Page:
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05 June 2020

Jacques Delors Centre: The weaponisation of the US financial system: How can Europe respond?

With geopolitical tensions rising, it is possible that the US could impose secondary sanctions on larger EU trading partners. In light of this possibility, this paper explores why secondary sanctions are so effective and offers concrete proposals to counter them.

Sanctions have long been a favourite tool in Washington’s foreign policy arsenal.
Under the Trump administration, however, both the scope and scale of the United
States’ sanctions have grown to an unprecedented level.

Trump has also been uniquely willing to employ such measures unilaterally, often in the face of allies’ objections. Of particular concern to Europe is the US’s use of so-called ‘secondary
sanctions.’ This particularly potent form of economic coercion uses American
control over the global financial system to restrict transactions between third parties
and the target country, effectively extending US jurisdiction well beyond its
borders. Secondary sanctions curtail European firms’ ability to operate in certain
countries and have hampered the EU’s capacity to maintain its international commitments.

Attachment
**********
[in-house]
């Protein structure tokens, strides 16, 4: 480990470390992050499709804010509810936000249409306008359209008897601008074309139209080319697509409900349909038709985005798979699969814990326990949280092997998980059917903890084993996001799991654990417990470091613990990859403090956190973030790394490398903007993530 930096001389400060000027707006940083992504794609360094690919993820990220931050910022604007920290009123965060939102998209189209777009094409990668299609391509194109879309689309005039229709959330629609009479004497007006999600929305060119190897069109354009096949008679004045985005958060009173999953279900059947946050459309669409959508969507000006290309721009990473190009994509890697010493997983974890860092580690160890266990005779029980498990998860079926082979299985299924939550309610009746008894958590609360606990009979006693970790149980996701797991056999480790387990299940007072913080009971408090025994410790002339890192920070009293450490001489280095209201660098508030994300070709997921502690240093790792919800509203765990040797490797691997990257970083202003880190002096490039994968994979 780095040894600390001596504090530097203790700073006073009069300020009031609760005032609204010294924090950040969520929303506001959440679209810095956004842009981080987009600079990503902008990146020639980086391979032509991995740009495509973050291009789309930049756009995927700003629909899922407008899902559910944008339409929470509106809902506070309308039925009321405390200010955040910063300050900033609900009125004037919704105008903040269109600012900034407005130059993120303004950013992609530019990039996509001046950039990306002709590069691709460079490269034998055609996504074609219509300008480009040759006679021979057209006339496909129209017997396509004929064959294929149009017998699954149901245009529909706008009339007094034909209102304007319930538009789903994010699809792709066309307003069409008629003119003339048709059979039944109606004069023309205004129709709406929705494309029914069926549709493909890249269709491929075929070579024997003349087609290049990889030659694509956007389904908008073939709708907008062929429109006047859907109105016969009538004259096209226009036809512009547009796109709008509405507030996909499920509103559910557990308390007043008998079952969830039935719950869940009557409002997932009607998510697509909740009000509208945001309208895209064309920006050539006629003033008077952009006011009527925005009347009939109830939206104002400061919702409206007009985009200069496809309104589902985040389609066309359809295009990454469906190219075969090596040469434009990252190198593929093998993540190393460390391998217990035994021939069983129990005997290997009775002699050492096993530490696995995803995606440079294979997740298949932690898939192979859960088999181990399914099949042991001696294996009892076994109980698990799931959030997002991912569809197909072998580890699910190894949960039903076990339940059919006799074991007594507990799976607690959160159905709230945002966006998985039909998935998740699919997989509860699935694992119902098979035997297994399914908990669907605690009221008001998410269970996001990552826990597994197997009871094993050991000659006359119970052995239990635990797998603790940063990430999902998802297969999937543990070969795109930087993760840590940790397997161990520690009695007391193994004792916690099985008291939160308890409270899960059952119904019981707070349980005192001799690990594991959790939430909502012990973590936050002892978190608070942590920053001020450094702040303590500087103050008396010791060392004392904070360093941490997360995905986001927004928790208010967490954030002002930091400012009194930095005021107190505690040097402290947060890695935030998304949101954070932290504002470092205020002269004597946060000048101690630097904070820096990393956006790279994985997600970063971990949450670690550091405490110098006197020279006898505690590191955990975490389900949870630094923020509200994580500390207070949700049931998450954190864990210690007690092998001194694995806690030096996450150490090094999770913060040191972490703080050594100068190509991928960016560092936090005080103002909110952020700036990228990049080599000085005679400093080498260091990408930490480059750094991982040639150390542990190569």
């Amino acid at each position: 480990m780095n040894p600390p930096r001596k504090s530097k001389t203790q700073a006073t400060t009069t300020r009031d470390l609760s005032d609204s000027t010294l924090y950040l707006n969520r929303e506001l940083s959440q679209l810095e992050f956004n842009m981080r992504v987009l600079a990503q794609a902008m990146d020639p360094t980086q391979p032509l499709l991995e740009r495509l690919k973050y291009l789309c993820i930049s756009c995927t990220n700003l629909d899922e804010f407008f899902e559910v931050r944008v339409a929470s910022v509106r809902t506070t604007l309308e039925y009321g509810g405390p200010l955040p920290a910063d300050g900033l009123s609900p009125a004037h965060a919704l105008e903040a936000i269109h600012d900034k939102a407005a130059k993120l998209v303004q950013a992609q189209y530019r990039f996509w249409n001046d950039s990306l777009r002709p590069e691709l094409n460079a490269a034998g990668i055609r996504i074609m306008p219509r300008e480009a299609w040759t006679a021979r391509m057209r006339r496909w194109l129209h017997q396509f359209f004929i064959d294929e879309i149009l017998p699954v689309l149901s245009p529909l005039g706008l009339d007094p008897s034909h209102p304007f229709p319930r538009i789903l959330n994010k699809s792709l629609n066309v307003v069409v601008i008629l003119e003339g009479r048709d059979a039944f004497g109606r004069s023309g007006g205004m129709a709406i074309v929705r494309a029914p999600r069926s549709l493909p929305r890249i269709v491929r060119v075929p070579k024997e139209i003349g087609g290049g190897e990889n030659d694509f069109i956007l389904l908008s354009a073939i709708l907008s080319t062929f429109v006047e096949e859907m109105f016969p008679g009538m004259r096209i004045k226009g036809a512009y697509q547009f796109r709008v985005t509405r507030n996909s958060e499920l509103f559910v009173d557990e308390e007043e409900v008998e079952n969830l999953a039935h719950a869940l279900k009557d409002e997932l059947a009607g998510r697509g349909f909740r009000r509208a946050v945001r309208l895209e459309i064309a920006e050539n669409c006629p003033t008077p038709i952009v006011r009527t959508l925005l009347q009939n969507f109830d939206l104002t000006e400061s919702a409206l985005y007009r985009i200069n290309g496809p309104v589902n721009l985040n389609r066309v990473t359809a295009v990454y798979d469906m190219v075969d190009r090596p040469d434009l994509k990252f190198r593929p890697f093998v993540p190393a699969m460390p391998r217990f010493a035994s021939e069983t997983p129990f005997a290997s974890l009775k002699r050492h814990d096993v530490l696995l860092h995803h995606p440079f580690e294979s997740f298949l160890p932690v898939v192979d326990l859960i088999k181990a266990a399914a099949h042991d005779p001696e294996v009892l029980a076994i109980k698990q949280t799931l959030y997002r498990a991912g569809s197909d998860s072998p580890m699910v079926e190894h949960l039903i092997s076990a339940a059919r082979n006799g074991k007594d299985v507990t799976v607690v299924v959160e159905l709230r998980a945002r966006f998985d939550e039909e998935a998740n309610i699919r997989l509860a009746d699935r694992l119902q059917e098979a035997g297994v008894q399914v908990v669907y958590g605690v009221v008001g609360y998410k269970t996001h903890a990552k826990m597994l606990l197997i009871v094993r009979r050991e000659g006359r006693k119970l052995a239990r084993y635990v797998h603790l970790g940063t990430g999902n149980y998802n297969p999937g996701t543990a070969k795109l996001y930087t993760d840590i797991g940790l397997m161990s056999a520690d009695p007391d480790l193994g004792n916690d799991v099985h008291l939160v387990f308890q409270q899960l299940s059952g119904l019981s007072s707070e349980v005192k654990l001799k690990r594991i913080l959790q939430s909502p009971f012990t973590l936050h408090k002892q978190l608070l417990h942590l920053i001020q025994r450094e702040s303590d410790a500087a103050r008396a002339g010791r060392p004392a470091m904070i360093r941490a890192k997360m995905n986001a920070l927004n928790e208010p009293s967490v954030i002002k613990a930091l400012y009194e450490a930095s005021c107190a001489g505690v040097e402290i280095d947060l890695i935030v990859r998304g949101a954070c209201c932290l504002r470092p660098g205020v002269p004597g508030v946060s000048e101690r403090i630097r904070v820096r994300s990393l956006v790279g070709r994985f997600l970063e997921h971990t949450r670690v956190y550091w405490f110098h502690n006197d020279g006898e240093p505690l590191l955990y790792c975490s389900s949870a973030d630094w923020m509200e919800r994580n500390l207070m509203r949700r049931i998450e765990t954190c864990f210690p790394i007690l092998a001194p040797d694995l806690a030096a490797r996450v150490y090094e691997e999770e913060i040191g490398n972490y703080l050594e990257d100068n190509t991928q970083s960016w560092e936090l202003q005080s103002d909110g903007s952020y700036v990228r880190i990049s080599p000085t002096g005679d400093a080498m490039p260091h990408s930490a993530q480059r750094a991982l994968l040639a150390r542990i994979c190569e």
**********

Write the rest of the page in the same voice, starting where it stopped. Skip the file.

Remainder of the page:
In recent years, US secondary sanctions have aggravated Europe and
called into question its ability to conduct a truly autonomous foreign policy.

Such encroachment on European autonomy comes at precisely the time when
Ursula von der Leyen has pledged to lead a “geopolitical” European Commission
aiming for strategic sovereignty. While such talk has raised the hopes of those
who wish to see the EU wield greater power internationally, the gaps between
European ambitions and capabilities remain substantial. The EU’s tepid response
to the United States’ imposition of secondary sanctions on Iran following its withdrawal
from the 2015 Joint Comprehensive Plan of Action (JCPOA) has exposed the
limitations of Europe’s sovereignty.

US sanctions have had the alarming effect of
both jeopardising the deal and preventing the flow of vital supplies into Iran. The
latter problem has become particularly critical in recent months, as Iran’s inability
to import sufficient quantities of medical goods has weakened its capacity to
combat the COVID-19 crisis.

Human rights organisations have attributed some
of the severity of the crisis in Iran to US sanctions, highlighting the humanitarian
consequences of Europe’s inability to successfully counter secondary sanctions.4
In order to fulfil its ambition to become a credible geopolitical player and to
defend its interests and values abroad, it is critical for the EU to be able to withstand
extraterritorial sanctions. This can be accomplished both through defensive
measures – such as creating more effective Blocking Regulations – as well
as deterrent offensive measures, such as an automatically triggered sanctions
response mechanism.

Addressing this gap in Europe’s financial and foreign policy
autonomy would enable the EU to negotiate more effectively, protect its
firms’ financial interests, and face an increasingly aggressive United States with
a more balanced bargaining position. It is also crucial to protect against the possibility
of US secondary sanctions on Russia or China, both of which share deep
economic ties with the EU.

Full report

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